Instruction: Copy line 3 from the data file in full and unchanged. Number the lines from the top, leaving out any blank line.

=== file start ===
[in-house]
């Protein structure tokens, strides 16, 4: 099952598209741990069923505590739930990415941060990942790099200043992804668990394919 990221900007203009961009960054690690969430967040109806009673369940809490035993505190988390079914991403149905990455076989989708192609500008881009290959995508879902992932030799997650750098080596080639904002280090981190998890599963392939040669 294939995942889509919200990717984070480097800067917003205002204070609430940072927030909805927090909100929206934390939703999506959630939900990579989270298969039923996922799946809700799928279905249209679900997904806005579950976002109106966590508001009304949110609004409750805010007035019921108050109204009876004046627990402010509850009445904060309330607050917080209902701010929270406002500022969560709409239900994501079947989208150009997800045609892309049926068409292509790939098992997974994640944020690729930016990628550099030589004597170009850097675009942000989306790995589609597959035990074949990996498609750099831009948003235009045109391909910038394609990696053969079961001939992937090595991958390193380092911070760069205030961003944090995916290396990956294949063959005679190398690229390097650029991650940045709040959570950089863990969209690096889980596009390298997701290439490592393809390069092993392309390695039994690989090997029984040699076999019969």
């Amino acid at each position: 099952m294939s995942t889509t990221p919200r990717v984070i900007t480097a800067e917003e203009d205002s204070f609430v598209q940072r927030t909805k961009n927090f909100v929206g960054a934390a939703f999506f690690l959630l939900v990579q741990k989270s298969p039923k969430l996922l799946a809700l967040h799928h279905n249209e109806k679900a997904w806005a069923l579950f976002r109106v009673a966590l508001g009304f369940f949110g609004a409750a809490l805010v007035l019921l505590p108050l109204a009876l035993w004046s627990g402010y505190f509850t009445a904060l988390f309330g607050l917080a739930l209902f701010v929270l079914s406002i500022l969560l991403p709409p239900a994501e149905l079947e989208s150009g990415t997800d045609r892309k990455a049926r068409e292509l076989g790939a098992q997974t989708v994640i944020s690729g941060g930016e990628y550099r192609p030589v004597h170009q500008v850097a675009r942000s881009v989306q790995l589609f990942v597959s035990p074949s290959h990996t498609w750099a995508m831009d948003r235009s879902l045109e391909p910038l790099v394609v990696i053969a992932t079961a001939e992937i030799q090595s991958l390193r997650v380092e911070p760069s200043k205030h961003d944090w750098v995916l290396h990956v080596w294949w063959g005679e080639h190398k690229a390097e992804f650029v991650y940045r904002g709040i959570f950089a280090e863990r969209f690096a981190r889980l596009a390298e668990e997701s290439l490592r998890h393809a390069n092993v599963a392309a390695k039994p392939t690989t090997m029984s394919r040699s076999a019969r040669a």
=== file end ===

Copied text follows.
């Amino acid at each position: 099952m294939s995942t889509t990221p919200r990717v984070i900007t480097a800067e917003e203009d205002s204070f609430v598209q940072r927030t909805k961009n927090f909100v929206g960054a934390a939703f999506f690690l959630l939900v990579q741990k989270s298969p039923k969430l996922l799946a809700l967040h799928h279905n249209e109806k679900a997904w806005a069923l579950f976002r109106v009673a966590l508001g009304f369940f949110g609004a409750a809490l805010v007035l019921l505590p108050l109204a009876l035993w004046s627990g402010y505190f509850t009445a904060l988390f309330g607050l917080a739930l209902f701010v929270l079914s406002i500022l969560l991403p709409p239900a994501e149905l079947e989208s150009g990415t997800d045609r892309k990455a049926r068409e292509l076989g790939a098992q997974t989708v994640i944020s690729g941060g930016e990628y550099r192609p030589v004597h170009q500008v850097a675009r942000s881009v989306q790995l589609f990942v597959s035990p074949s290959h990996t498609w750099a995508m831009d948003r235009s879902l045109e391909p910038l790099v394609v990696i053969a992932t079961a001939e992937i030799q090595s991958l390193r997650v380092e911070p760069s200043k205030h961003d944090w750098v995916l290396h990956v080596w294949w063959g005679e080639h190398k690229a390097e992804f650029v991650y940045r904002g709040i959570f950089a280090e863990r969209f690096a981190r889980l596009a390298e668990e997701s290439l490592r998890h393809a390069n092993v599963a392309a390695k039994p392939t690989t090997m029984s394919r040699s076999a019969r040669a």